Published on January 25, 2019
In previous blogs we discussed why magnesium is important for vitamin D levels and how co-nutrients work together for optimal health, such as magnesium, calcium, protein, and vitamin D for bone health. This blog is part one of a three-part series on magnesium, which will explore what magnesium is and how it works in the body (part 1), why it’s important for health (part 2), and how magnesium status is assessed (part 3).
What is magnesium?
Magnesium is a mineral essential for many functions within the body. It is present naturally in many foods and drinks, and is also added to some cereals and other fortified food products. Food sources of magnesium include leafy green vegetables, nuts, whole grains, and milk products. It is also available as a supplement in multiple forms (such as magnesium citrate and magnesium carbonate) and found in some medicines (such as antacids and laxatives).
What does magnesium do in the body?
Magnesium is involved in 700-800 different enzyme systems in our bodies. It is involved in protein synthesis, energy metabolism, bone development, muscle and nerve function, blood pressure regulation, and blood glucose control. Magnesium also plays a key role in the metabolism of other important minerals such as calcium and potassium, and is needed for vitamin D activation. (In part 2 of this series on magnesium, we will further explore magnesium’s role in health including cardiovascular disease, depression, and bone health.)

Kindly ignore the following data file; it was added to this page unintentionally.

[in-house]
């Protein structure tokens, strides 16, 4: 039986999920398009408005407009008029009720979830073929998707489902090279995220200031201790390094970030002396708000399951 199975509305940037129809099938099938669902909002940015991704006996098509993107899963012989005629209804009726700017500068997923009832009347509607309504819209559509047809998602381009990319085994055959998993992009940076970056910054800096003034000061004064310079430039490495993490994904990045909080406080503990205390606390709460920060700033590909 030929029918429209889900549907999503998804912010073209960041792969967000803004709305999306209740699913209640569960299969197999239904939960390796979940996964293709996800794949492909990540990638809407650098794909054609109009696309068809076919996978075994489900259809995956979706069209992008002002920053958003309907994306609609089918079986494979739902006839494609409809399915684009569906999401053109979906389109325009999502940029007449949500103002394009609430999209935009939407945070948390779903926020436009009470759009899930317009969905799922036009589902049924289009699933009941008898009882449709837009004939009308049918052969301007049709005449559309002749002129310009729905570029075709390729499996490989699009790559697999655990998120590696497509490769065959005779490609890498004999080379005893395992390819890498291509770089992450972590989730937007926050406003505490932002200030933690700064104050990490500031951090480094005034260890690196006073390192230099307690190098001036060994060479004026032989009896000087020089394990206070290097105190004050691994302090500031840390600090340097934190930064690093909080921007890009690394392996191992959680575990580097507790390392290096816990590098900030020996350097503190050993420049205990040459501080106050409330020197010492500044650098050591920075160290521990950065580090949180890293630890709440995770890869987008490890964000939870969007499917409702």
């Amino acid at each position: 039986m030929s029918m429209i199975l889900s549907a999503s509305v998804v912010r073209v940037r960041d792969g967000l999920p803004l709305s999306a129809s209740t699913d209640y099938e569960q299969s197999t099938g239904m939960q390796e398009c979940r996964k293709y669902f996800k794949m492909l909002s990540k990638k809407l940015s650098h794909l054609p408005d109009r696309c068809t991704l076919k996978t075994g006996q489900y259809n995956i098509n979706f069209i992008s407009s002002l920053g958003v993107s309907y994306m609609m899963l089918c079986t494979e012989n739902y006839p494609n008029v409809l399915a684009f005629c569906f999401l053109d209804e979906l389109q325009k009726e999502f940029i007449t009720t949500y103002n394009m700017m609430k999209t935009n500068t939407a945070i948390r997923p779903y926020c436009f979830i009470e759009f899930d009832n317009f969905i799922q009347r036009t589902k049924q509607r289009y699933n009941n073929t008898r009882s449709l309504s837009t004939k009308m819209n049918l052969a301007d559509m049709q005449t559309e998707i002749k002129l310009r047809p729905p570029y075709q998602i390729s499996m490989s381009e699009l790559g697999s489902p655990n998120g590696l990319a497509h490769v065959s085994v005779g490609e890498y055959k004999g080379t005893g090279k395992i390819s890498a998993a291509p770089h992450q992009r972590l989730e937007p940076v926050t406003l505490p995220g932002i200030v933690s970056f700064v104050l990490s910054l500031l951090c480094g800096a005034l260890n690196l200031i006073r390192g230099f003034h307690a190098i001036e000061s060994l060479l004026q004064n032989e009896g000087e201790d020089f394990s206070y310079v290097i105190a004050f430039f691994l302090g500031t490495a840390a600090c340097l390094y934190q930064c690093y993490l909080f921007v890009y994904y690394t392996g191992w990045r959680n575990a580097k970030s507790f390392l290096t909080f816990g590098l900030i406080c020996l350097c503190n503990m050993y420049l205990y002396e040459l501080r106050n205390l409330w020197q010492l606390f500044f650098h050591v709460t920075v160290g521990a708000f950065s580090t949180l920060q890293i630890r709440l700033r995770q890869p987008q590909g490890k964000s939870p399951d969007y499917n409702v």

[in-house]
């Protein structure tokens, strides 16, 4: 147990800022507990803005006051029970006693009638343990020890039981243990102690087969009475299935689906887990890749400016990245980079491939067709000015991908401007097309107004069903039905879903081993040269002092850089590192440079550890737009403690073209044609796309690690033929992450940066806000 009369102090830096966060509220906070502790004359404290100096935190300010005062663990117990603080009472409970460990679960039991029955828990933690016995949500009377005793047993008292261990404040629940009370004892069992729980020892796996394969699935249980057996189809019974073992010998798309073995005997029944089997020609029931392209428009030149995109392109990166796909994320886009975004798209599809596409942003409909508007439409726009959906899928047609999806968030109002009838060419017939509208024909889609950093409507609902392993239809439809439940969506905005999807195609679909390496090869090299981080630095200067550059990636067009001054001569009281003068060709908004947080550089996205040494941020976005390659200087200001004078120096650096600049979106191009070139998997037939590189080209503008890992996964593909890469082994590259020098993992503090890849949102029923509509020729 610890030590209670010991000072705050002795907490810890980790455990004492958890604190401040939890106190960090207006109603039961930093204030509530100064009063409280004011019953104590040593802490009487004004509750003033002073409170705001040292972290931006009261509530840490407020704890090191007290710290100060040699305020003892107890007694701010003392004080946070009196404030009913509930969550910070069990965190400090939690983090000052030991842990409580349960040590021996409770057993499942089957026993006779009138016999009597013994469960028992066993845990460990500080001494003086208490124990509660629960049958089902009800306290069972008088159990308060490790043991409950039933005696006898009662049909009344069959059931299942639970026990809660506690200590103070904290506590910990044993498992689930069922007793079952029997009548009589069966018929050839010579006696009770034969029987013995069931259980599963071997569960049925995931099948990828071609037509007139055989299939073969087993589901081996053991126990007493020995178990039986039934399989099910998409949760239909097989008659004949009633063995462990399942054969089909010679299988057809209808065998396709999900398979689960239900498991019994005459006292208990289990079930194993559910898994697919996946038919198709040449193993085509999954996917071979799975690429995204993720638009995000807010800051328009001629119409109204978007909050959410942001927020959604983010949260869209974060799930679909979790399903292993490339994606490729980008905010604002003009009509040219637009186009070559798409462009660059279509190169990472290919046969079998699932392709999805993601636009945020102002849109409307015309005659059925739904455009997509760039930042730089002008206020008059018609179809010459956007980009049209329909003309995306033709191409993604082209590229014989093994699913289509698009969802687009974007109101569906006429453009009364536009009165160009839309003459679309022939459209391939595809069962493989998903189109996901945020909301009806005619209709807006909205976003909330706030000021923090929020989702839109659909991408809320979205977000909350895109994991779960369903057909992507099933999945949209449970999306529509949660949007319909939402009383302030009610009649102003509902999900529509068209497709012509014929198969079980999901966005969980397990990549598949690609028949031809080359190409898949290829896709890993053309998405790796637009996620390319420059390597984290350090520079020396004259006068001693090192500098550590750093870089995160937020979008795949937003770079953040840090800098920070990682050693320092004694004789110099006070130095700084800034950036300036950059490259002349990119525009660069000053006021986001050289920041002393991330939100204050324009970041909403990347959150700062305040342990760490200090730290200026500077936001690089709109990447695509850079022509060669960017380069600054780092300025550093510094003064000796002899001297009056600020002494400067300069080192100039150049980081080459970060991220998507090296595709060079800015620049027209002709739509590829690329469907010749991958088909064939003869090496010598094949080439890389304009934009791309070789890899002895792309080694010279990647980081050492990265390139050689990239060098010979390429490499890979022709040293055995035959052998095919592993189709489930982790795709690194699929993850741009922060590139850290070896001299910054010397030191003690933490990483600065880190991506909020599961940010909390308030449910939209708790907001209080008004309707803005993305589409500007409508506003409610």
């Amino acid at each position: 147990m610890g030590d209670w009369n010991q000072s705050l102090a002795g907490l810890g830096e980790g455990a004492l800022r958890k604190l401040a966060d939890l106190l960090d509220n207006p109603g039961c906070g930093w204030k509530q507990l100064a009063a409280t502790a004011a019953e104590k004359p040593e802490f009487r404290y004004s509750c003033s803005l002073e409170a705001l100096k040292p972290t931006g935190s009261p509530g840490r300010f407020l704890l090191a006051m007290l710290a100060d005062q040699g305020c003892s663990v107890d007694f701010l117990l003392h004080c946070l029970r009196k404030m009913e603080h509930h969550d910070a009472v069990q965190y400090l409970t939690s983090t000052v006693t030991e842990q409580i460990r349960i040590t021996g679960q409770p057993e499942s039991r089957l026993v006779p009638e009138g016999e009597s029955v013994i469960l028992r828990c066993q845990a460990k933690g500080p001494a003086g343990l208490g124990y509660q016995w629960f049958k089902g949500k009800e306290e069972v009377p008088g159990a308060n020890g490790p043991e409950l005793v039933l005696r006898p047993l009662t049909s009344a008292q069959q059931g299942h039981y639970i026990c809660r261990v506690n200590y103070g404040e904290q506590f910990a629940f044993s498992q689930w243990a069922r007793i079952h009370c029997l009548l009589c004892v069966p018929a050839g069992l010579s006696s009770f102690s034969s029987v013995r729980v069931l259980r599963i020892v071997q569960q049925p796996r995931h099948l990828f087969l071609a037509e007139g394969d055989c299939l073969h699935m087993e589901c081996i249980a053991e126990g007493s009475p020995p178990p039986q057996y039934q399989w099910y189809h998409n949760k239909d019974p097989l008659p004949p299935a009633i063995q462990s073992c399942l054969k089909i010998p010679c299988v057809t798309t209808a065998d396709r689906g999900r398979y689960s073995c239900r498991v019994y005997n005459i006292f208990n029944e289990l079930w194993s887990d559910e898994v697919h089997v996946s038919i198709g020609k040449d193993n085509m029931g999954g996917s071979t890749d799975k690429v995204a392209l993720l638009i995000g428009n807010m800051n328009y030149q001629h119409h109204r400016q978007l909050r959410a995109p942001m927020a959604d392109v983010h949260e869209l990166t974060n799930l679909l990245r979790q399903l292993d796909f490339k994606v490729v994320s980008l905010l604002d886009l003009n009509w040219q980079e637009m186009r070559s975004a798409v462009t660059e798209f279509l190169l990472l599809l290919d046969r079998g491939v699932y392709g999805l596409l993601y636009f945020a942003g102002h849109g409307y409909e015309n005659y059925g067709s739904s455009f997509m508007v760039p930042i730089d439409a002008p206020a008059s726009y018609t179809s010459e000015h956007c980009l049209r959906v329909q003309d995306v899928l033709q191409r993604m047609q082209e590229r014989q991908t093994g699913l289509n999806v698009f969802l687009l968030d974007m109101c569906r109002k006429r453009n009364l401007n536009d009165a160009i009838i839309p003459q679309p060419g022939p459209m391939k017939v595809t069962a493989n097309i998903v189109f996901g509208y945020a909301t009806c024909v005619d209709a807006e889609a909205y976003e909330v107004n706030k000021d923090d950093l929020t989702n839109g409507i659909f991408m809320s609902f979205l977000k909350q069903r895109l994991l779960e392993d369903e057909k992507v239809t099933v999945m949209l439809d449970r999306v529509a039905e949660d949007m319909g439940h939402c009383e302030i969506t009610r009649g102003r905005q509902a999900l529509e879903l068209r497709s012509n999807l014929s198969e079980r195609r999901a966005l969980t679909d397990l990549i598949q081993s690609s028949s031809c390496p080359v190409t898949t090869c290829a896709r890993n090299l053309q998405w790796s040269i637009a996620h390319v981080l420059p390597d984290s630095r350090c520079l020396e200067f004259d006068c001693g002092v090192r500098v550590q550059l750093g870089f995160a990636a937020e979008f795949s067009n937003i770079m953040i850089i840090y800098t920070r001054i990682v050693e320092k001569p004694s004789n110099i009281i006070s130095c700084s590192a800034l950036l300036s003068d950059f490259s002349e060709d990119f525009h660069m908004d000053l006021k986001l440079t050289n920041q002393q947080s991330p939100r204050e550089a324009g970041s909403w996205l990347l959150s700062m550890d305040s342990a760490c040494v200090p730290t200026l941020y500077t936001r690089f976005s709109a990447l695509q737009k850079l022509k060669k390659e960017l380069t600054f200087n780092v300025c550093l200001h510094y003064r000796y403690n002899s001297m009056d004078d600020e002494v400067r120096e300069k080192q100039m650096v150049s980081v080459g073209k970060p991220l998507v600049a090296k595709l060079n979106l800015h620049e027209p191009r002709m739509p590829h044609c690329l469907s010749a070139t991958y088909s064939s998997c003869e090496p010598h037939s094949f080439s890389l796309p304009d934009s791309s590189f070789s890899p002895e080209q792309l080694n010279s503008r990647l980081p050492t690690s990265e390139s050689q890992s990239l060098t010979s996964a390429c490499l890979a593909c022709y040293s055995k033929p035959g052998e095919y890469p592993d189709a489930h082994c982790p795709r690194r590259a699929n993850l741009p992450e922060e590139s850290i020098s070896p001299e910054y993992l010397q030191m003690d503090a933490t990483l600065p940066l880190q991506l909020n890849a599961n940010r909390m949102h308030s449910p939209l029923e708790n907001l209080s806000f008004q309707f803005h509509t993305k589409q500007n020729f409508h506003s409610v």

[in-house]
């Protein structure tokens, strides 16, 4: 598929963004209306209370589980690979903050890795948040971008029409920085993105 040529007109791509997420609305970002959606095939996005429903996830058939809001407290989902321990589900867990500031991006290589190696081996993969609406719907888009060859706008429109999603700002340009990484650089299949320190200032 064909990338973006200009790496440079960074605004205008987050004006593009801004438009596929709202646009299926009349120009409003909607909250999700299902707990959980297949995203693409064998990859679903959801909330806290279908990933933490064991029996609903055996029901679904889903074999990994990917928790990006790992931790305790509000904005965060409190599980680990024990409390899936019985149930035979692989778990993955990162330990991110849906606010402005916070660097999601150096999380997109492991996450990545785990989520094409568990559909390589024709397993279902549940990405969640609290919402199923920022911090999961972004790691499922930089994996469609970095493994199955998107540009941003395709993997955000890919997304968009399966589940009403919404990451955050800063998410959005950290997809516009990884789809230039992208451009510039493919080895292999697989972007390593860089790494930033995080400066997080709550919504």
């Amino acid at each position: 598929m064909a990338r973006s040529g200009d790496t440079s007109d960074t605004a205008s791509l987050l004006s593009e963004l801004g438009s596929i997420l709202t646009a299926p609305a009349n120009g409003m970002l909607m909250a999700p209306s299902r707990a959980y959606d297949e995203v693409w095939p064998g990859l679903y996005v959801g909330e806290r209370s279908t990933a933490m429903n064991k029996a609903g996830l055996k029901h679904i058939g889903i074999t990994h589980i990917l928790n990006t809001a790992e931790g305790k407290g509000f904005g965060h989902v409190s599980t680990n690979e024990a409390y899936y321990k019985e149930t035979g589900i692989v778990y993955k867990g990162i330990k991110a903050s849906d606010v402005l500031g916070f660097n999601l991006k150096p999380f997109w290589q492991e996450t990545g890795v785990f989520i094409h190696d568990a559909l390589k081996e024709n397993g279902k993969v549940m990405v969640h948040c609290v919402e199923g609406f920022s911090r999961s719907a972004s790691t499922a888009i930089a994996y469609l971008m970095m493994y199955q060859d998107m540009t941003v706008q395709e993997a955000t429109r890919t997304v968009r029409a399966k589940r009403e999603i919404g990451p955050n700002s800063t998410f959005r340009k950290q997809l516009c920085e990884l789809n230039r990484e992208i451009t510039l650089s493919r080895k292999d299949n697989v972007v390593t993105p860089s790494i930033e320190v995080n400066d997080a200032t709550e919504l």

Is magnesium deficiency common?
Magnesium deficiency is common world-wide. Based on data from the National Health and Nutrition Examination Survey (NHANES), 79% of US adults do not meet the recommended daily allowance (RDA) for magnesium, which ranges from 310 to 420 mg/day depending on age, gender, and pregnancy status. There are many reasons for this widespread deficiency. Many people simply do not eat enough leafy greens or other magnesium-containing foods in their diet. For those who do eat leafy greens, changes in agricultural practices including the overuse of topsoil and use of recycled water have created mineral deficient soil, so plants do not contain as many minerals as they used to. In addition to receiving less magnesium from foods than was once available, current western diets tend to place a higher demand on magnesium than there used to be. For example, sugary diets require more magnesium to metabolize, fluoride and some medications bind up magnesium, and alcohol and coffee cause increased magnesium excretion. (In part 3 of this series on magnesium, we will look at how magnesium levels are assessed and how you can know your status.)
How can I track my magnesium intake?
To help you track your supplement use and dietary nutrient intake, GrassrootsHealth has created an online tracking system called myData-myAnswers. For each specific supplement, you can track what days you take it, how much, and many other details. You can also track your magnesium intake from dietary sources. Check it out today!